The Operational Plan is made up of three pest control programs and planned to be implemented in July 2020. View the Operational Plan in full or scroll down for a summary on the programs which focus on the group's current pest priorities: wild dog, red fox, feral pig and european rabbit.
WILD DOG AND RED FOX PROGRAM
The Wild Dog and Red Fox Program will run in tandem with each other. Currently in the Midlands Biosecurity Group region, wild dog numbers are relatively low, while red fox numbers are high. Given that wild dogs are present in the region, it is important that land managers use wild dog strength baits to avoid bait-shyness in the wild dog population by exposing them to sub-lethal fox strength baits.
Poison-baiting is the most effective broad-scale fox control technique currently available. The MBG will be providing information to landholders about best-practice baiting techniques and encourage landholders to co-ordinate baiting together to ensure maximum impact at the right time. The group plans to run baiting days, where landholders will be able to discuss baiting strategies and take home bags of baits for use on their properties (Restricted Chemical Permit required). Licensed Pest Management Technicians (LPMT) will be available to assist farmers with their programs as well as continue to monitor areas of known wild dog hotspots. These technicians also help land-managers to make assessments as to whether leg-hold traps for wild dog control are suitable for their situation.
The first round of baiting days will be held in late 2020 in the following areas: Watheroo, Warradarge, Three Springs East, North Eneabba, Regans Ford, and Miling.
FERAL PIG PROGRAM
In December 2018 and March 2019, aerial shooting days in the Mingenew & Morawa region removed 544 pigs from the landscape in that region. Significant numbers of feral pigs have been reported throughout the Midlands region, however actual numbers have not yet been quantified.
Feral pigs have a reproductive potential more similar to rabbits than any other pest. Sows can breed from six months of age and can have up to two litters per year with an average litter size of six piglets. Feral pigs rely on water when moving throughout the landscape to keep cool and provide quality food.
Best practice feral pig control is centred around coordinated free-feeding and introduction of poison grain. Shooting is considered effective for small numbers of pigs and used as a ‘mopping-up’ exercise after a baiting program. Shooting alone has shown to have little impact on long term numbers of feral pigs and can scatter surviving pigs further through the landscape.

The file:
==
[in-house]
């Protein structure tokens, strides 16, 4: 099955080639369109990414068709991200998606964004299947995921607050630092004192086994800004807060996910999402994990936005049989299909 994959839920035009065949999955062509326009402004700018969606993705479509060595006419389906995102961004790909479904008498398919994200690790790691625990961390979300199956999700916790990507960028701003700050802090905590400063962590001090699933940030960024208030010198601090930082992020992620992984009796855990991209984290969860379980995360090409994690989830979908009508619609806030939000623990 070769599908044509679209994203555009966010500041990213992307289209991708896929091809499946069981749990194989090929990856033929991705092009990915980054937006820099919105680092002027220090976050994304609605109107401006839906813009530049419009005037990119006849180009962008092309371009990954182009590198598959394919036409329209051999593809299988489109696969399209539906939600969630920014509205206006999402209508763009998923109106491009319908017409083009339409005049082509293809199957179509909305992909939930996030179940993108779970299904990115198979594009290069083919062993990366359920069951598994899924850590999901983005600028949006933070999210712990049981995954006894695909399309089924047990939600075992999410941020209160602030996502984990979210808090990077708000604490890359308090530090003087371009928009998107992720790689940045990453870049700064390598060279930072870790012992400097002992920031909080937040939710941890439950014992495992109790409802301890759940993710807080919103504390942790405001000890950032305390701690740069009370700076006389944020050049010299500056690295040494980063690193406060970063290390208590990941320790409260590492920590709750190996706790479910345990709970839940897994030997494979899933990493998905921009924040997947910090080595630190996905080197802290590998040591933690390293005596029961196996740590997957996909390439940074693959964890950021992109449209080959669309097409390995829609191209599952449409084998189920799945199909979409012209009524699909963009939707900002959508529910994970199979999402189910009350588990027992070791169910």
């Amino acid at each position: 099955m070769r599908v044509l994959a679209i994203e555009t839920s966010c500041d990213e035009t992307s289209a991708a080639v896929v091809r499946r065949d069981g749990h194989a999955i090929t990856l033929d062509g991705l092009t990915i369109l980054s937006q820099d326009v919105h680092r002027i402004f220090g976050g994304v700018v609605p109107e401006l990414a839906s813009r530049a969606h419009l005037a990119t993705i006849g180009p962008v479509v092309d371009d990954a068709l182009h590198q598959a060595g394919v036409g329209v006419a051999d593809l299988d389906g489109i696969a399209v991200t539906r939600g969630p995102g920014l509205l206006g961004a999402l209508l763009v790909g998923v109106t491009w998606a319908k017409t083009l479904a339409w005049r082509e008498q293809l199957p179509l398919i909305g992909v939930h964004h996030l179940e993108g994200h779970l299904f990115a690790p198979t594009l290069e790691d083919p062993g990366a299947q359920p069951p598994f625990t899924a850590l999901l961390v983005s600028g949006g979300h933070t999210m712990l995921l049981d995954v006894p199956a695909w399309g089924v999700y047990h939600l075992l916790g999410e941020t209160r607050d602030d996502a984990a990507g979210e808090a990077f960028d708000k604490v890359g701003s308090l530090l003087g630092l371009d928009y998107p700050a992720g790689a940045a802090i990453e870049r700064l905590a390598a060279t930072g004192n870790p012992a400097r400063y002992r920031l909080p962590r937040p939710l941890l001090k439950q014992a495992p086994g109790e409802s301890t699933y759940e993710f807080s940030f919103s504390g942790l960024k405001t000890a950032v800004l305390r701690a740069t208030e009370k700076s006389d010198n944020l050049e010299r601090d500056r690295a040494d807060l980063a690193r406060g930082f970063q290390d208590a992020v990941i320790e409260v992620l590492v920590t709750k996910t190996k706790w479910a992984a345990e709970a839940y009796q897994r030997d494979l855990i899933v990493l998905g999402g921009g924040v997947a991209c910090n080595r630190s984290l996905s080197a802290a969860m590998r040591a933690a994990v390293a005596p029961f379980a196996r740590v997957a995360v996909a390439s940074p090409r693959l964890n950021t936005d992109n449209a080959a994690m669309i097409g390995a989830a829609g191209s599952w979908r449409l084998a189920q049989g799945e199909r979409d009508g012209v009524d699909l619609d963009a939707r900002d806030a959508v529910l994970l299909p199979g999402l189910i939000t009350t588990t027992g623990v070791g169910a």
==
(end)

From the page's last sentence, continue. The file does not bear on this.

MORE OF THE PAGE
The MBG feral pig program plans to run across 100 properties a year starting in early 2021. This program will provide co-ordination, poison and a mop-up aerial shoot.
EUROPEAN RABBIT PROGRAM
Rabbit numbers are high in many areas of the Midlands Biosecurity Group region. Rabbits are prolific breeders and can produce five or more litters per year with an average of five young per litter. Female rabbits can breed from four months of age. There are a range of control methods used for rabbit control. Poison grain is the main form of control that should be used in conjunction with warren ripping, shooting and biological controls (i.e. virus). The MBG will provide co-ordination across land-tenure and provisions of baits and equipment.
SUPPORT AND COORDINATION PROGRAM
The Midlands Biosecurity Group (MBG) will provide support to landholders to access the latest information, assistance with applications for Restricted Chemical Permits and on ground support with control methods. The aim of the Recognised Biosecurity Group is to achieve co-ordinated control across the landscape. The area prescribed in the MBG has been chosen as it is connected by parkland, river systems and catchments. This includes Beekeepers reserve, the Watheroo National Park, the Yarra Yarra lake system and its catchment, and the Moore River. Around 25% of the area is managed by the Department of Biodiversity, Conservation and Attractions (DBCA). The MBG and DBCA staff have been working together to develop a Memorandum of Understanding to ensure the Nil Tenure approach to pest management is achieved.
Over the next six months the MBG will be continue with its on-ground activities, funded through the state and federal governments and the sheep industry. The group have three Licensed Pest Management Technicians (LPMT) who are working with growers and land managers to monitor pest activity and assist growers with their control programs.
In February, a number of workshops will be held throughout the seven shires of the MBG area. These workshops will provide an update on the MBG’s on-ground activities as well as continuing to provide information around pest management.
The MBG Board of Management and executive officer will be available to present to community groups and councils about the MBG to answer any questions raised.
The MBG is grower-led organisation and encourages any landholder in the region to become a member. Full membership is free and available to any person who owns or occupies over 100ha of land in the Midlands region. Membership is not applied automatically to those farming in the region and an application form must be filled out. Membership allows members exclusive and full voting rights at member meetings of the group including the AGM as well as access to the latest information.